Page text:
Google recently announced that Google Apps for Business will no longer be free for new small-business users. This suite of services -- which includes Gmail, Google Calendar, Google Drive, Google Groups and many other tools -- had been free for workgroups of no more than 10 users.
Now, new businesses signing up for Google Apps must pay $5 per user per month, or $50 per user per year. So, for instance, a business with eight employees using the company's Google Apps account would spend $400 year at the new annual rate. Pre-existing Google Apps business accounts remain free of charge, for now.
For the new price, business users get some additional perks not available to individual free Google Apps accounts: 24/7 phone support, more Gmail storage (25GB compared to 10GB for free accounts) and the ability to purchase Google Vault archiving service for $10 per user, per month.
But whenever a free service turns paid, it's usually a good time to evaluate the value it might offer. If you're thinking about signing up for Google Apps for Business, consider which benefits to productivity, responsiveness, coordination, reliability, tech support, mobility or overall efficiency you'd hope to receive for the price. Even if your company has a grandfathered-in free account, what if Google someday starts charging you for it? What would make it worthwhile to stay and pay -- or to switch to other options?
One advantage of Google Apps is that it's fairly comprehensive. The email and calendars apps are most popular, but the suite includes numerous apps, including Google Docs (document collaboration), Google Drive (file repository comparable to Dropbox) and Google Sites (simple website building and hosting). Going with alternative web-hosted options would probably involve turning to several providers, not just one.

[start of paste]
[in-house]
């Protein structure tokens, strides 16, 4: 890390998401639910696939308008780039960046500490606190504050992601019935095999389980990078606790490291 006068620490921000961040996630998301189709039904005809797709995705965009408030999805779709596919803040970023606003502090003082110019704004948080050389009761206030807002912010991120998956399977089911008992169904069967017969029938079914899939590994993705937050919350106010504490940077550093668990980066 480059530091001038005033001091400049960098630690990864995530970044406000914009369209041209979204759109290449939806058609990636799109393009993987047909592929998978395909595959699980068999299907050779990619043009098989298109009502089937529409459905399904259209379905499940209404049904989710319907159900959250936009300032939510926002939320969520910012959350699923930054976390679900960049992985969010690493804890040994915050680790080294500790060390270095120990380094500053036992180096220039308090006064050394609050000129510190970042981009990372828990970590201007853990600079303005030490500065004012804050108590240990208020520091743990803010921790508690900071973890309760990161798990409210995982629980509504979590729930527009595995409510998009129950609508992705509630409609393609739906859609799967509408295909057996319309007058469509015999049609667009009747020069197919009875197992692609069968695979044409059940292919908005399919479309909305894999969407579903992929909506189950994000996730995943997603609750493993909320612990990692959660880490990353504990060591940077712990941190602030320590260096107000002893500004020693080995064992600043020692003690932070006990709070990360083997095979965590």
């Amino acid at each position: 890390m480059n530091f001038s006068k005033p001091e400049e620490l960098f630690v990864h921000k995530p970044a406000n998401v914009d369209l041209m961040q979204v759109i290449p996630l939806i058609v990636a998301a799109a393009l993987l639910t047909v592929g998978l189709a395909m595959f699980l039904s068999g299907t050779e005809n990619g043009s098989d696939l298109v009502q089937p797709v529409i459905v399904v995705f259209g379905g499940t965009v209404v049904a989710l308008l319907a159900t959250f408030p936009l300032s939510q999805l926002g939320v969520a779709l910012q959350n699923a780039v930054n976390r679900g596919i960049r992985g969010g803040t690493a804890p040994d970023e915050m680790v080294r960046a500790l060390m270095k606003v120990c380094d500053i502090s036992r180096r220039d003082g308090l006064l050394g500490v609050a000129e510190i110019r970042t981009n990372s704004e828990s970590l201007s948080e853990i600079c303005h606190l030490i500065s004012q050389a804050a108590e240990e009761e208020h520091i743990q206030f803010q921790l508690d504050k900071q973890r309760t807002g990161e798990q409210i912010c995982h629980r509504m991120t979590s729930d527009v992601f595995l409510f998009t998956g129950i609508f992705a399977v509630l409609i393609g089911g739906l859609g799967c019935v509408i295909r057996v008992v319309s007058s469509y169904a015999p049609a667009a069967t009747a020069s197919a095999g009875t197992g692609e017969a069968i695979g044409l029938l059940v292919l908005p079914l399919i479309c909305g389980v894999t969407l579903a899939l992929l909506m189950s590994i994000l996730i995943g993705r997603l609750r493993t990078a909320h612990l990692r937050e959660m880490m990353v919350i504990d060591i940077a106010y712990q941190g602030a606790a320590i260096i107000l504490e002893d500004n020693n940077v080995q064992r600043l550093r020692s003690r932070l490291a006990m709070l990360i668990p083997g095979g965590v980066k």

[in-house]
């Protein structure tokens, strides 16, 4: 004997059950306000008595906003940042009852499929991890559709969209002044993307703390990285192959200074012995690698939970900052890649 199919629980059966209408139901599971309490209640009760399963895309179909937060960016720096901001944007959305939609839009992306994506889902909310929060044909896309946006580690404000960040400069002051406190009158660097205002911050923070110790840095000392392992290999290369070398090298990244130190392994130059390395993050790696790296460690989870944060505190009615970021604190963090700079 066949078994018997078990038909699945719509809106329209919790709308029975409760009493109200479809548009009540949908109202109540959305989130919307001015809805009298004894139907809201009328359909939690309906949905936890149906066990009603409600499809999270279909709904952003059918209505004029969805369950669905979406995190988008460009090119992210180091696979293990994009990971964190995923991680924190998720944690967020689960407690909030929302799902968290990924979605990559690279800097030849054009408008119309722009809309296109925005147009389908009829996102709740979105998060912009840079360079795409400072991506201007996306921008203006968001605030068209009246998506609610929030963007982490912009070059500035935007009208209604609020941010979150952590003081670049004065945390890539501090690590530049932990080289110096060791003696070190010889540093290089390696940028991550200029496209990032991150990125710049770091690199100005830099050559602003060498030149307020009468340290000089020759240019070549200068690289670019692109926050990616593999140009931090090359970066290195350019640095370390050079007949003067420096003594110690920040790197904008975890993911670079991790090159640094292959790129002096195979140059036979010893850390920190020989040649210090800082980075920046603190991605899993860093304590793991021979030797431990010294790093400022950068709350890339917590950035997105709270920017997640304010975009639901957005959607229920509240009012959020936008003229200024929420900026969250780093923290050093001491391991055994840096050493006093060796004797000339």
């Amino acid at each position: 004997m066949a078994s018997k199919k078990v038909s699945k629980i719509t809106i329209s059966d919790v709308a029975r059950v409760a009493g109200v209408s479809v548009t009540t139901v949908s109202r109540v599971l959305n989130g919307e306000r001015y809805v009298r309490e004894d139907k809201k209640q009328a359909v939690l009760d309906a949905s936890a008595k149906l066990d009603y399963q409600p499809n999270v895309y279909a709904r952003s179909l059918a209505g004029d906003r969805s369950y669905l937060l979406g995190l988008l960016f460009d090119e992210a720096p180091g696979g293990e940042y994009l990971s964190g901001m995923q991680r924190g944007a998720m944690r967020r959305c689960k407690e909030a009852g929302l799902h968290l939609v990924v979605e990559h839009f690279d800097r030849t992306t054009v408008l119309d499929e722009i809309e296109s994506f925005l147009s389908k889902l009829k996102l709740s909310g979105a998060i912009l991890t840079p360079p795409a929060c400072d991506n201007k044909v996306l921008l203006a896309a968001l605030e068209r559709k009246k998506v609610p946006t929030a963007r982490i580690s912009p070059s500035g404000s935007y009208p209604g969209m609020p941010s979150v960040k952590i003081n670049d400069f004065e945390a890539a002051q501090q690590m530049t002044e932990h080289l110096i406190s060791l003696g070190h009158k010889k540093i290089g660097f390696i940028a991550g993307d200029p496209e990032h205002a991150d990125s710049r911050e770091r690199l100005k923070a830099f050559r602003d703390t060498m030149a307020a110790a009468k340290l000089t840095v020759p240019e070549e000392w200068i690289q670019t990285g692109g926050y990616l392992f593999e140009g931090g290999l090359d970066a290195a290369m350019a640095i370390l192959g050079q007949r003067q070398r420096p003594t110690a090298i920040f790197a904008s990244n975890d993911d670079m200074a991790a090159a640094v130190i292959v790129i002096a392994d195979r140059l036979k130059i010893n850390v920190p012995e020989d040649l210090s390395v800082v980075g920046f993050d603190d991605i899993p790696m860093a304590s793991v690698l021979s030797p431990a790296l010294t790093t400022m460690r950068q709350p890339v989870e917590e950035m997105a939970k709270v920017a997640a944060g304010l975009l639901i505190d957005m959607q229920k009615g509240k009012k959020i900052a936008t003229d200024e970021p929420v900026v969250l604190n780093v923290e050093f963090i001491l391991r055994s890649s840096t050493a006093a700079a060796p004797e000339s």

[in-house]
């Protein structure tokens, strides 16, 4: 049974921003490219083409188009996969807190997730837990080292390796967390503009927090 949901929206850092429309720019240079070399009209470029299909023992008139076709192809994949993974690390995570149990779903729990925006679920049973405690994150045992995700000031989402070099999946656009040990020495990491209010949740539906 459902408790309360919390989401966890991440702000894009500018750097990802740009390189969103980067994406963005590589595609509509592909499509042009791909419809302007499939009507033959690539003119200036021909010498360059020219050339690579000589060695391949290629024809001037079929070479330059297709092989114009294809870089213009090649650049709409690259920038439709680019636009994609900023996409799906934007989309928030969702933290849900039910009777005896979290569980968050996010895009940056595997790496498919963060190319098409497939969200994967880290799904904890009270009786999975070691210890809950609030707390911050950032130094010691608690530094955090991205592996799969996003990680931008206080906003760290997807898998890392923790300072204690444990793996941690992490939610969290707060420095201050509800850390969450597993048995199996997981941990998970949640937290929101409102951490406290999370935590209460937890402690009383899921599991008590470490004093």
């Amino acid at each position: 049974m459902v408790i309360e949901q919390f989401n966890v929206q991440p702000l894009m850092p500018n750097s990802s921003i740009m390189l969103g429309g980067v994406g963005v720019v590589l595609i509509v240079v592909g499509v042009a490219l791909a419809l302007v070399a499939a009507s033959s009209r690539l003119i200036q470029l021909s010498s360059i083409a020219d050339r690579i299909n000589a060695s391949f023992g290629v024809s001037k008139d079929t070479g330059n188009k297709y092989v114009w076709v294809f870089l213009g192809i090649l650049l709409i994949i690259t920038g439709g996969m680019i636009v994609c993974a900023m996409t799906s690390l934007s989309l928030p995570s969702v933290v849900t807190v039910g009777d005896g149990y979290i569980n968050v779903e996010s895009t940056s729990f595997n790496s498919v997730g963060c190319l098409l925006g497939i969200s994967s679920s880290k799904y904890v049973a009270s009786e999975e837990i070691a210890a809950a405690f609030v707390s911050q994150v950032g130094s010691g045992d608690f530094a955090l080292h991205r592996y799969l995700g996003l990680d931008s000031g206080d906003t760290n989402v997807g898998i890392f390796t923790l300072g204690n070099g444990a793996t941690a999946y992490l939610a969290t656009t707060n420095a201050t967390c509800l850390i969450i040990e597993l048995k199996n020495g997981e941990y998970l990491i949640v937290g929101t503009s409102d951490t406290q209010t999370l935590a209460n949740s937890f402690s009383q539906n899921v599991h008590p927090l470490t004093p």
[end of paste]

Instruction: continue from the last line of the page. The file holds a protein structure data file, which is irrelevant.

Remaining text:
If you don't plan to use more than a couple of apps in Google's suite, it might not be worth paying for Google Apps for Business. But there are alternatives. If your company uses Microsoft Office applications, for instance, Microsoft offers a suite of online extensions called Office 365, available for $6 per user per month for up to 50 users. Microsoft 365 users also can subscribe to an online version of the Sharepoint suite of collaboration and conferencing tools. Plans range from $4-$22 per user per month. Extra storage is available for $0.20 per GB per month.
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For a complete alternative to Google Apps for Business, probably the closest competitor in terms of breadth of service is Zoho -- a diverse suite of business, collaboration, and productivity apps -- including calendaring and e-mail. For business users, Zoho pricing varies by the applications you use and the number of users, starting at $12 per user per month. Like Google Apps for Business, you can use your own domain name on these services. Zoho doesn't offer archiving comparable to Google Vault.
Will Google's new pricing structure cause you to steer clear of its popular business apps service? Let us know in the comments below.